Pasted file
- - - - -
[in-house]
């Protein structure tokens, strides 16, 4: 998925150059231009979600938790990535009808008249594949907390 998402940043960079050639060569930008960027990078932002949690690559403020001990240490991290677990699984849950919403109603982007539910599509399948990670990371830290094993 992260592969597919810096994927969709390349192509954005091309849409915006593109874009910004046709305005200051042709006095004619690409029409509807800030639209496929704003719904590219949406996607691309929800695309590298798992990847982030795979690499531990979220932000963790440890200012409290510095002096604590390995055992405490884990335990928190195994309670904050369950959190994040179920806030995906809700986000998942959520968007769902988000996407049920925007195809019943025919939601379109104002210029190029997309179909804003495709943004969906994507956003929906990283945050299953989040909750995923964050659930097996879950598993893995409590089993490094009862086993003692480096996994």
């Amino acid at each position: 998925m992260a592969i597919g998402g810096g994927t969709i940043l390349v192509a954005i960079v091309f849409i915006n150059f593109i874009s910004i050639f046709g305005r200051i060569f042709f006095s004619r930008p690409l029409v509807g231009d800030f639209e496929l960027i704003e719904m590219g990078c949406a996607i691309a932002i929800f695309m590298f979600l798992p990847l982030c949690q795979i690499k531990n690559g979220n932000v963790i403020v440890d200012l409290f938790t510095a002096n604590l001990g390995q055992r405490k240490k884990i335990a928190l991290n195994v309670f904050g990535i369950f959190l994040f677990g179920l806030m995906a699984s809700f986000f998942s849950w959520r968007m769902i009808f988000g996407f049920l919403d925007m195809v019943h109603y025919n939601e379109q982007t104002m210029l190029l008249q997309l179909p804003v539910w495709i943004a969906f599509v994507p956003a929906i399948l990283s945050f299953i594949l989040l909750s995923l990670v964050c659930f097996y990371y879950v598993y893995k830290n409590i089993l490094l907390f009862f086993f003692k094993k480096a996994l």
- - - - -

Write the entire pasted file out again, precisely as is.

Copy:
[in-house]
């Protein structure tokens, strides 16, 4: 998925150059231009979600938790990535009808008249594949907390 998402940043960079050639060569930008960027990078932002949690690559403020001990240490991290677990699984849950919403109603982007539910599509399948990670990371830290094993 992260592969597919810096994927969709390349192509954005091309849409915006593109874009910004046709305005200051042709006095004619690409029409509807800030639209496929704003719904590219949406996607691309929800695309590298798992990847982030795979690499531990979220932000963790440890200012409290510095002096604590390995055992405490884990335990928190195994309670904050369950959190994040179920806030995906809700986000998942959520968007769902988000996407049920925007195809019943025919939601379109104002210029190029997309179909804003495709943004969906994507956003929906990283945050299953989040909750995923964050659930097996879950598993893995409590089993490094009862086993003692480096996994």
């Amino acid at each position: 998925m992260a592969i597919g998402g810096g994927t969709i940043l390349v192509a954005i960079v091309f849409i915006n150059f593109i874009s910004i050639f046709g305005r200051i060569f042709f006095s004619r930008p690409l029409v509807g231009d800030f639209e496929l960027i704003e719904m590219g990078c949406a996607i691309a932002i929800f695309m590298f979600l798992p990847l982030c949690q795979i690499k531990n690559g979220n932000v963790i403020v440890d200012l409290f938790t510095a002096n604590l001990g390995q055992r405490k240490k884990i335990a928190l991290n195994v309670f904050g990535i369950f959190l994040f677990g179920l806030m995906a699984s809700f986000f998942s849950w959520r968007m769902i009808f988000g996407f049920l919403d925007m195809v019943h109603y025919n939601e379109q982007t104002m210029l190029l008249q997309l179909p804003v539910w495709i943004a969906f599509v994507p956003a929906i399948l990283s945050f299953i594949l989040l909750s995923l990670v964050c659930f097996y990371y879950v598993y893995k830290n409590i089993l490094l907390f009862f086993f003692k094993k480096a996994l």